WELCOME to Club Wed. Marriage tourism is a boom industry. More and more couples are tying the knot in faraway places, and why would this surprise anyone? Such runaway weddings are discreet and good value, with no duty-invited guests or stonkered uncles thrice-removed making rude jokes and falling headfirst into the tropical punch.
The bridal couples, though, are often forced to be costumed in scratchy get-ups of straw and tapa cloth. What do these couples tell their children years down the track when the photo albums are out and they are asked why they were masquerading as brooms on their wedding day? Such fancy duds are de rigueur for a Fiji island wedding but non-Fijians do not look well in traditional costumes. (The same applies to non-Japanese in kimonos and blondes in saris.) I am also sceptical about the success of getting married Masai style, a new Kenyan bush-wedding option suggested by Maniago Safaris.
‘‘ Imagine donning traditional tribal regalia for a communally celebrated ceremony in one of the small villages near the Masai Mara game reserve, complete with dances and chanting,’’ the company lures. Imagine, indeed. For a start, a goat will be slaughtered and the groom ‘‘ taken off to drink a locally made beer with the men’’. I sense trouble already. Then, apparently, said groom has to pay his father-in-law a bride price of a nominal cow, which raises the vexed question of airline check-in at Nairobi and the displeasure of the Australian Quarantine and Inspection Service.
‘‘ Village women, meanwhile, take the bride to get ready for the ceremony, singing to her all the while. Maniago can arrange to have a lovely white or tan bride’s outfit made with Masai beading, over which the bride wears the beaded marriage necklace and khanga . Joyful singing, chanting and dancing accompany the traditional union, as the guests join in. The groom then has to prove himself a worthy warrior and husband by participating in the jumping competition with other young morans (warriors).’’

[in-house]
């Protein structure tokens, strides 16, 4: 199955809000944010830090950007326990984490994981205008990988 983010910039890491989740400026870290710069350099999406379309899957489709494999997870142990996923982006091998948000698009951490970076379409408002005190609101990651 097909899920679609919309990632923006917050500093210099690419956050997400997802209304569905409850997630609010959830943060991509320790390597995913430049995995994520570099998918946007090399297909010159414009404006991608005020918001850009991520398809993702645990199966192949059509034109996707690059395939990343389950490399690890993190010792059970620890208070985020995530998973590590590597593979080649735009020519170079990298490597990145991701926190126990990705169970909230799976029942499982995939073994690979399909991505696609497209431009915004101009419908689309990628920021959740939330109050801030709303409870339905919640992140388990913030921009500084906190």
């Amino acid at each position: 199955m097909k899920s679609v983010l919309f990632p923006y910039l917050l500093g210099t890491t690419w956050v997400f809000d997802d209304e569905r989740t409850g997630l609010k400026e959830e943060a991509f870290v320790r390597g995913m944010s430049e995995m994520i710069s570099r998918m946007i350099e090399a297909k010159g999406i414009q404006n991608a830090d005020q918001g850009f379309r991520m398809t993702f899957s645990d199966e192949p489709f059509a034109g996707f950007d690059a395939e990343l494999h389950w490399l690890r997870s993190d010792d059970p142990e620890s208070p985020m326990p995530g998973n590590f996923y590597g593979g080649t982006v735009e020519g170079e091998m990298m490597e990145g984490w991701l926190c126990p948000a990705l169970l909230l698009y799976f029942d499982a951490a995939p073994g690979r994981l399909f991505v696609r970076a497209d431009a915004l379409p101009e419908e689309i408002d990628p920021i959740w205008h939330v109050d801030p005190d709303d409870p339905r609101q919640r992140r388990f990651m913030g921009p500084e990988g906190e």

Departure Lounge mentioned this to her partner (whom she often refers to, in permanent fixture fashion, as her husband) because we have never got around to a ceremony. And Lounge loves a party and a bit of jumping by energetic warriors. Surprisingly, Lounge’s other half met the idea with a sneering snort and muttered something about a silly old goat. More: www.maniagosafaris.com. ■ LOVEBIRDS bound for Las Vegas wedding chapels (where newlyweds are told to say blackjack, not cheese, for the happy snap) would have no need of a free meeting resource. But a newish online community aimed at matching sole travellers with people in their intended destinations who share similar interests is reporting instant success. Thousands of people in 57 countries have signed up to Friends on Arrival which, according to founder Maurizio Marmotta, offers members ‘‘ the opportunity to make connections online before starting their journey, making for a more welcome arrival and travel experience’’. More: www.friendsonarrival.com. ■ LOUNGE had lunch this week with her old pal Susie Tindall McDonald and, in the course of reminiscing about adventures past, the topic of young and carefree trips arose, specifically Susie’s recall of a holiday on a Greek island during which she laid out her sleeping bag on a particularly soft patch of ground on a perfect starry night. All went well until she awoke to discover she had been snoozing on a peafowls’ nest; the cocks and hens were most displeased and greeted her with rather foul wake-up calls, delivered from an imperious height.